If there is one thing Joey Cioffi ’99 loves more than “making people smile through their stomachs,” it’s his family. Family shaped his past, inspires his present, and motivates his future.
Cioffi’s business title is CEO and founder of The Salad House, a rapidly growing franchise that began as a single, health-conscious restaurant in Millburn, New Jersey. But the descriptors he prefers are son of Italian immigrants, brother, husband, and father of three children.
“I know my purpose is my family,” says Cioffi. “My mother and father built a family business in Tony’s Pizza in Newark and instilled values in me that I can never repay.
“My father wanted me to go to college and would say, ‘An education is something that can never be taken away from you.’ Monmouth University was the perfect fit for me.”
As a first-generation student, Cioffi studied finance in Long Branch and played tight end for Head Coach Kevin Callahan for four years. Hard work and toughness were requisites in the Cioffi family, but the Hawks football family took those to another level. As a first-year student, Cioffi recalls being hit so hard by junior linebacker Anthony Berke ’98 in practice that he called his brother, Jerry Cioffi, to tell him he was quitting for safety reasons. Jerry calmed his younger brother down, and Joey made an important decision that night.
“I realized I had to put more work in the weight room, eat better, and do all the little things off the field so I could not only compete but survive,” says Cioffi. “That has stuck with me. No matter how hard you work, there’s always more in the tank.”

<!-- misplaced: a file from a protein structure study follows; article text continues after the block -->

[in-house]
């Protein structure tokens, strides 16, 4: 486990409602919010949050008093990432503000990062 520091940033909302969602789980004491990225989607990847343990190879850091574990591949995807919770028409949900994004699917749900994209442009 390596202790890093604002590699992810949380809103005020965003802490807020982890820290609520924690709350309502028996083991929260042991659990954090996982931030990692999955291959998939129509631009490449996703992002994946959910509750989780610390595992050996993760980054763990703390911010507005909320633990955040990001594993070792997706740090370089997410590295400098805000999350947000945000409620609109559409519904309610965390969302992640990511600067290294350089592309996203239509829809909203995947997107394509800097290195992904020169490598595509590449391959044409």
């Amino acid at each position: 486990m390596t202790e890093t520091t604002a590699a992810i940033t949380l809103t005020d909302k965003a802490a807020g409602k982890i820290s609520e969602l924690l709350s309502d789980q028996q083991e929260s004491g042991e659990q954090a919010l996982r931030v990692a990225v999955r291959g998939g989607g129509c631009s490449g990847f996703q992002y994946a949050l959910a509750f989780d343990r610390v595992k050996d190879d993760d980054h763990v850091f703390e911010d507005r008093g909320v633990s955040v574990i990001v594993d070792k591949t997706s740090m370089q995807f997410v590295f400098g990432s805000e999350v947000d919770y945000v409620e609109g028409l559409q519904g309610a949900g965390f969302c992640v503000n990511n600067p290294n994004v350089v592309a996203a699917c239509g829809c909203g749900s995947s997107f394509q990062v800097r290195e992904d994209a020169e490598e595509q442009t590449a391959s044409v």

After working for Merrill Lynch on Wall Street, Cioffi gravitated back to his entrepreneurial roots at Cioffi’s Deli and Pizza in Springfield, New Jersey. But in his mind, he was tossing around a modern concept that would appeal to families who moved from city to suburbs.
“You could get terrific, fresh salads in the city but not in the suburbs,” says Cioffi. “My wife and I were driving and saw a vacant spot in Millburn in 2010. I drew up a business plan, took a loan, and just went for it.”
The restaurant name, The Salad House, was intentional. Cioffi wanted to create a casual restaurant atmosphere where families could feel at home and eat healthy. As the father of three children, he also recognized that all kids aren’t eager to choose from among 15 proteins and add-ins like walnuts, black beans, or baby kale. He offers a Happy Kids menu that includes healthy options as well as grilled cheese, chicken fingers, and of course, french fries.
The concept, matched with Cioffi’s industry experience and interpersonal skills, took flight. There are nine locations in New Jersey, and he has commitments from 12 additional franchise members to open in New Jersey and beyond in the coming year. Cioffi’s work family has expanded to include Salad House franchising partners Jerry Eicke, Jarrod Bravo, and Tim Banos.
The success of The Salad House can feel overwhelming at times, but the motivation for Cioffi has remained fundamental.
“I want to make my family proud,” says Cioffi. “My wife has been amazing and always believed in me, and my children are my ‘why.’ I teach them the importance of hard work and keeping a positive mindset and to always give back.”
Antonio Cioffi is proud of how much his son, Joey, gives back—much like the pride he feels in the Monmouth degree that no one can ever take away.